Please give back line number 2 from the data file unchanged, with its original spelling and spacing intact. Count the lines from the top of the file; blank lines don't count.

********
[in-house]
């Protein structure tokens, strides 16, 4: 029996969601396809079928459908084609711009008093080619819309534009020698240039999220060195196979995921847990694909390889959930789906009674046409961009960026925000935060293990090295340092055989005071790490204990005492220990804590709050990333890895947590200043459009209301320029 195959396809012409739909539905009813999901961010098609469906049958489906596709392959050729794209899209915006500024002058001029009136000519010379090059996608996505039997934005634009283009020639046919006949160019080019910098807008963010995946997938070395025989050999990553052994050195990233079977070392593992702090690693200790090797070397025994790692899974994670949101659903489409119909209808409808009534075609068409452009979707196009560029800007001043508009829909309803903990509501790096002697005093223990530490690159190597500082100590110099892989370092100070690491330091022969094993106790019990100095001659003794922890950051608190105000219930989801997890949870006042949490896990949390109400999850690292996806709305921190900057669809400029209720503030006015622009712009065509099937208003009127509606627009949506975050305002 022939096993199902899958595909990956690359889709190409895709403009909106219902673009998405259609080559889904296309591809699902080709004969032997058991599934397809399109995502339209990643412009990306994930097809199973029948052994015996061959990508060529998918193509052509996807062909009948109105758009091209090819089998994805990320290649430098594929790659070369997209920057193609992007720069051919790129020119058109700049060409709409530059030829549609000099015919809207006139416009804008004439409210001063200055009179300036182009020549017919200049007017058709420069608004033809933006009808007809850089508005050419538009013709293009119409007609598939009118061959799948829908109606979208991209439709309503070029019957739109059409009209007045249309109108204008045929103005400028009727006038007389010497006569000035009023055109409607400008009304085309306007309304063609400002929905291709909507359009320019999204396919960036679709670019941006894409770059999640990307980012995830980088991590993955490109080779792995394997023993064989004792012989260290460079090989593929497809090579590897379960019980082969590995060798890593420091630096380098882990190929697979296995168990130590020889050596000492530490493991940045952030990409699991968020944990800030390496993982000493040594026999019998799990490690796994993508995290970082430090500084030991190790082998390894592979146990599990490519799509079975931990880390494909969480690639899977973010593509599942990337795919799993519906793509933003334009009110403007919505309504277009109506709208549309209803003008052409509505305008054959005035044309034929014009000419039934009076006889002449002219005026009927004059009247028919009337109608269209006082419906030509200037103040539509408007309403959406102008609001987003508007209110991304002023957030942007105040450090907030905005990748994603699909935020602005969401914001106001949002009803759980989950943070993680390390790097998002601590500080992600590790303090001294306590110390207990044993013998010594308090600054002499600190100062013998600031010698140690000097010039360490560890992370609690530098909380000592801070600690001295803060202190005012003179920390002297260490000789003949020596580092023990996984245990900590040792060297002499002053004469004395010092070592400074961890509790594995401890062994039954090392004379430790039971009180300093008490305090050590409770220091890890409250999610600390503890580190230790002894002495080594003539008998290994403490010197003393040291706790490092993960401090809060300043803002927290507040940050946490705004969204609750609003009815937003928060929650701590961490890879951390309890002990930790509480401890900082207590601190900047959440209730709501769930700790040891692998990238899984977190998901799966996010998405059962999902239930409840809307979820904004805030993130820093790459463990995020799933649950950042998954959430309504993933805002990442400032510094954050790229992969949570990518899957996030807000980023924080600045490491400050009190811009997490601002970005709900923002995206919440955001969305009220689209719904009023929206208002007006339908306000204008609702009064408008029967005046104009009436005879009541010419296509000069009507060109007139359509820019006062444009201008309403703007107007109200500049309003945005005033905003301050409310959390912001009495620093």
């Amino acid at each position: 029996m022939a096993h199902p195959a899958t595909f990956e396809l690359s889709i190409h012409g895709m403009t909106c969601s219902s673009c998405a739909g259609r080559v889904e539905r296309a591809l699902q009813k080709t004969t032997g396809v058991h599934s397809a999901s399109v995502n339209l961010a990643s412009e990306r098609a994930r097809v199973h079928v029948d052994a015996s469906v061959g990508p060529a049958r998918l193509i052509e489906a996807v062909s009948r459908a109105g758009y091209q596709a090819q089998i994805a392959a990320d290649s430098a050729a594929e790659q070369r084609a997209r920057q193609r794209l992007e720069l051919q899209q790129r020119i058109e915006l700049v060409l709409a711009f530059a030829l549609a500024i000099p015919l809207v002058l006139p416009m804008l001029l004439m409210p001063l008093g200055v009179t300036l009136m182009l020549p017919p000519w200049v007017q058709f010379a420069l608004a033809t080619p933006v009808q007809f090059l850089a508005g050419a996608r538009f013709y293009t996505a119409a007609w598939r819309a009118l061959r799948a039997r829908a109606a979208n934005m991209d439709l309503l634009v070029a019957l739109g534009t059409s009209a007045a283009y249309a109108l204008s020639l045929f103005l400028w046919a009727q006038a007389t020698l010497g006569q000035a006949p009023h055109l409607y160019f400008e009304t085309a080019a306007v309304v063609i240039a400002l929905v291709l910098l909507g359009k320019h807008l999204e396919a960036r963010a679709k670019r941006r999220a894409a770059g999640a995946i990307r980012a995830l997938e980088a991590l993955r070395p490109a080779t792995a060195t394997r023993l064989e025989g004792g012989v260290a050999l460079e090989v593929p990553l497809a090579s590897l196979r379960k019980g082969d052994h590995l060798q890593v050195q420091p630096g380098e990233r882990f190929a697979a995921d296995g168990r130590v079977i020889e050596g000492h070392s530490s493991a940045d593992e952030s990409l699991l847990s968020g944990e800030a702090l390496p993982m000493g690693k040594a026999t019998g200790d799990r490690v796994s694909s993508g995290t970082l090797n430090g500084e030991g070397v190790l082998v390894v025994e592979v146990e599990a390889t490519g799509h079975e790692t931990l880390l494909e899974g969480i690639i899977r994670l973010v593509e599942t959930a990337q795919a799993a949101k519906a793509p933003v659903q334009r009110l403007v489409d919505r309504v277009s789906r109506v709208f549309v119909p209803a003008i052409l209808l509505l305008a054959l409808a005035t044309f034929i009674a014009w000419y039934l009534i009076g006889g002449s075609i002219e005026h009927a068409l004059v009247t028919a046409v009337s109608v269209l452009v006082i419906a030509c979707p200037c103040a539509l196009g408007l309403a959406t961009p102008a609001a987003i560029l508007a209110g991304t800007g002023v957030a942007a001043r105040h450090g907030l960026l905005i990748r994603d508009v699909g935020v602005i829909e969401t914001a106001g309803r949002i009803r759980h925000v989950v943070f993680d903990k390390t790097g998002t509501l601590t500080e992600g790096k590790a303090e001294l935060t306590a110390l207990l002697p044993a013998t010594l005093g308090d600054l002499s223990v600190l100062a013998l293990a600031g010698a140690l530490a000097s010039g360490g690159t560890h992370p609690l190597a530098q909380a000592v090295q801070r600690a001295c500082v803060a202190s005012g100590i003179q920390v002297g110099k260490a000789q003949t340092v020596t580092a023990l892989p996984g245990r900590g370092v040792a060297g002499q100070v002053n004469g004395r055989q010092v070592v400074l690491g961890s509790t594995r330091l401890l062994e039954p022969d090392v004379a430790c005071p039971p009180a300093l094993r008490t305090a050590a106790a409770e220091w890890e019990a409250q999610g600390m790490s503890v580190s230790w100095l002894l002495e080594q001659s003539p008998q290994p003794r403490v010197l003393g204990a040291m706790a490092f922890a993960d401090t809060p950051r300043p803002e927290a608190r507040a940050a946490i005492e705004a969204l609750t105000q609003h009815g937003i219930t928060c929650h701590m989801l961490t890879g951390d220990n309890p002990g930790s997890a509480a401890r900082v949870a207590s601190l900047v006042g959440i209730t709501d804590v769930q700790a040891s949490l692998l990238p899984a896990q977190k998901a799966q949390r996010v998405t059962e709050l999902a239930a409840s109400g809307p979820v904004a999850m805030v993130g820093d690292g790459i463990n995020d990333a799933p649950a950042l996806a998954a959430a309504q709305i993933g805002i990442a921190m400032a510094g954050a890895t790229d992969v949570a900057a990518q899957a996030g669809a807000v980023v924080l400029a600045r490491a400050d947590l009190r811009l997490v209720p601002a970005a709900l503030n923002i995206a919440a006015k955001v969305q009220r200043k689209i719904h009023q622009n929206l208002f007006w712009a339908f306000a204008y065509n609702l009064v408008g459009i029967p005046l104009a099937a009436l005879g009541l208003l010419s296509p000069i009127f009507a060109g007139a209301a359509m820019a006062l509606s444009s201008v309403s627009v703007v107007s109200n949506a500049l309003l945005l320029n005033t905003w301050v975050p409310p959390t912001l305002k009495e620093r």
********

């Protein structure tokens, strides 16, 4: 029996969601396809079928459908084609711009008093080619819309534009020698240039999220060195196979995921847990694909390889959930789906009674046409961009960026925000935060293990090295340092055989005071790490204990005492220990804590709050990333890895947590200043459009209301320029 195959396809012409739909539905009813999901961010098609469906049958489906596709392959050729794209899209915006500024002058001029009136000519010379090059996608996505039997934005634009283009020639046919006949160019080019910098807008963010995946997938070395025989050999990553052994050195990233079977070392593992702090690693200790090797070397025994790692899974994670949101659903489409119909209808409808009534075609068409452009979707196009560029800007001043508009829909309803903990509501790096002697005093223990530490690159190597500082100590110099892989370092100070690491330091022969094993106790019990100095001659003794922890950051608190105000219930989801997890949870006042949490896990949390109400999850690292996806709305921190900057669809400029209720503030006015622009712009065509099937208003009127509606627009949506975050305002 022939096993199902899958595909990956690359889709190409895709403009909106219902673009998405259609080559889904296309591809699902080709004969032997058991599934397809399109995502339209990643412009990306994930097809199973029948052994015996061959990508060529998918193509052509996807062909009948109105758009091209090819089998994805990320290649430098594929790659070369997209920057193609992007720069051919790129020119058109700049060409709409530059030829549609000099015919809207006139416009804008004439409210001063200055009179300036182009020549017919200049007017058709420069608004033809933006009808007809850089508005050419538009013709293009119409007609598939009118061959799948829908109606979208991209439709309503070029019957739109059409009209007045249309109108204008045929103005400028009727006038007389010497006569000035009023055109409607400008009304085309306007309304063609400002929905291709909507359009320019999204396919960036679709670019941006894409770059999640990307980012995830980088991590993955490109080779792995394997023993064989004792012989260290460079090989593929497809090579590897379960019980082969590995060798890593420091630096380098882990190929697979296995168990130590020889050596000492530490493991940045952030990409699991968020944990800030390496993982000493040594026999019998799990490690796994993508995290970082430090500084030991190790082998390894592979146990599990490519799509079975931990880390494909969480690639899977973010593509599942990337795919799993519906793509933003334009009110403007919505309504277009109506709208549309209803003008052409509505305008054959005035044309034929014009000419039934009076006889002449002219005026009927004059009247028919009337109608269209006082419906030509200037103040539509408007309403959406102008609001987003508007209110991304002023957030942007105040450090907030905005990748994603699909935020602005969401914001106001949002009803759980989950943070993680390390790097998002601590500080992600590790303090001294306590110390207990044993013998010594308090600054002499600190100062013998600031010698140690000097010039360490560890992370609690530098909380000592801070600690001295803060202190005012003179920390002297260490000789003949020596580092023990996984245990900590040792060297002499002053004469004395010092070592400074961890509790594995401890062994039954090392004379430790039971009180300093008490305090050590409770220091890890409250999610600390503890580190230790002894002495080594003539008998290994403490010197003393040291706790490092993960401090809060300043803002927290507040940050946490705004969204609750609003009815937003928060929650701590961490890879951390309890002990930790509480401890900082207590601190900047959440209730709501769930700790040891692998990238899984977190998901799966996010998405059962999902239930409840809307979820904004805030993130820093790459463990995020799933649950950042998954959430309504993933805002990442400032510094954050790229992969949570990518899957996030807000980023924080600045490491400050009190811009997490601002970005709900923002995206919440955001969305009220689209719904009023929206208002007006339908306000204008609702009064408008029967005046104009009436005879009541010419296509000069009507060109007139359509820019006062444009201008309403703007107007109200500049309003945005005033905003301050409310959390912001009495620093």